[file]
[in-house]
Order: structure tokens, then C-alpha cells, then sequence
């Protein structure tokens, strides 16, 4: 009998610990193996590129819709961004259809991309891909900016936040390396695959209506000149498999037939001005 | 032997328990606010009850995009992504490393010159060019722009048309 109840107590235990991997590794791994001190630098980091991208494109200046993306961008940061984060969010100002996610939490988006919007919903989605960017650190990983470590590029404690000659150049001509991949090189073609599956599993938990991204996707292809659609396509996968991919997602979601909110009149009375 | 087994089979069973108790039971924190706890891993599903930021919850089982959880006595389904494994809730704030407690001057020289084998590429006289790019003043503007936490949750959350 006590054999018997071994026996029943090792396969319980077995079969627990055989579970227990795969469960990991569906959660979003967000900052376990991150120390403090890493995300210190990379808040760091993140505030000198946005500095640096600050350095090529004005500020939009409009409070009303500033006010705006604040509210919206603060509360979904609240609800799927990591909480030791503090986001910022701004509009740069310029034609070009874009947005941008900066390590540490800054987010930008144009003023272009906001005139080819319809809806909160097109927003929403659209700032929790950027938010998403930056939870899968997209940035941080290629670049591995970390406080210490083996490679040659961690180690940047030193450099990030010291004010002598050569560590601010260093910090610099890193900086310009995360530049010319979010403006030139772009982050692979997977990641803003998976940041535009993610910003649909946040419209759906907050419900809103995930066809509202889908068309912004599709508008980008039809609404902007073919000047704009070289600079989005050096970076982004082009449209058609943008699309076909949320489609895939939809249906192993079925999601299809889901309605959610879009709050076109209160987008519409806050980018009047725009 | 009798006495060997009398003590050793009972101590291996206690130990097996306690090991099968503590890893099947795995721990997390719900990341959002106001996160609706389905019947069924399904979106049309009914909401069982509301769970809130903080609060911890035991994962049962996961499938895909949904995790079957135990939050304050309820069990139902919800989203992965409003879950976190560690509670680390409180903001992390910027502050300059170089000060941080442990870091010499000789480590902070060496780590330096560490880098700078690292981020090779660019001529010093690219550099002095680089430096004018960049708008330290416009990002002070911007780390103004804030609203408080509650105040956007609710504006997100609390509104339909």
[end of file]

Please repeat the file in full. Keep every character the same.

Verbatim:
[in-house]
Order: structure tokens, then C-alpha cells, then sequence
């Protein structure tokens, strides 16, 4: 009998610990193996590129819709961004259809991309891909900016936040390396695959209506000149498999037939001005 | 032997328990606010009850995009992504490393010159060019722009048309 109840107590235990991997590794791994001190630098980091991208494109200046993306961008940061984060969010100002996610939490988006919007919903989605960017650190990983470590590029404690000659150049001509991949090189073609599956599993938990991204996707292809659609396509996968991919997602979601909110009149009375 | 087994089979069973108790039971924190706890891993599903930021919850089982959880006595389904494994809730704030407690001057020289084998590429006289790019003043503007936490949750959350 006590054999018997071994026996029943090792396969319980077995079969627990055989579970227990795969469960990991569906959660979003967000900052376990991150120390403090890493995300210190990379808040760091993140505030000198946005500095640096600050350095090529004005500020939009409009409070009303500033006010705006604040509210919206603060509360979904609240609800799927990591909480030791503090986001910022701004509009740069310029034609070009874009947005941008900066390590540490800054987010930008144009003023272009906001005139080819319809809806909160097109927003929403659209700032929790950027938010998403930056939870899968997209940035941080290629670049591995970390406080210490083996490679040659961690180690940047030193450099990030010291004010002598050569560590601010260093910090610099890193900086310009995360530049010319979010403006030139772009982050692979997977990641803003998976940041535009993610910003649909946040419209759906907050419900809103995930066809509202889908068309912004599709508008980008039809609404902007073919000047704009070289600079989005050096970076982004082009449209058609943008699309076909949320489609895939939809249906192993079925999601299809889901309605959610879009709050076109209160987008519409806050980018009047725009 | 009798006495060997009398003590050793009972101590291996206690130990097996306690090991099968503590890893099947795995721990997390719900990341959002106001996160609706389905019947069924399904979106049309009914909401069982509301769970809130903080609060911890035991994962049962996961499938895909949904995790079957135990939050304050309820069990139902919800989203992965409003879950976190560690509670680390409180903001992390910027502050300059170089000060941080442990870091010499000789480590902070060496780590330096560490880098700078690292981020090779660019001529010093690219550099002095680089430096004018960049708008330290416009990002002070911007780390103004804030609203408080509650105040956007609710504006997100609390509104339909």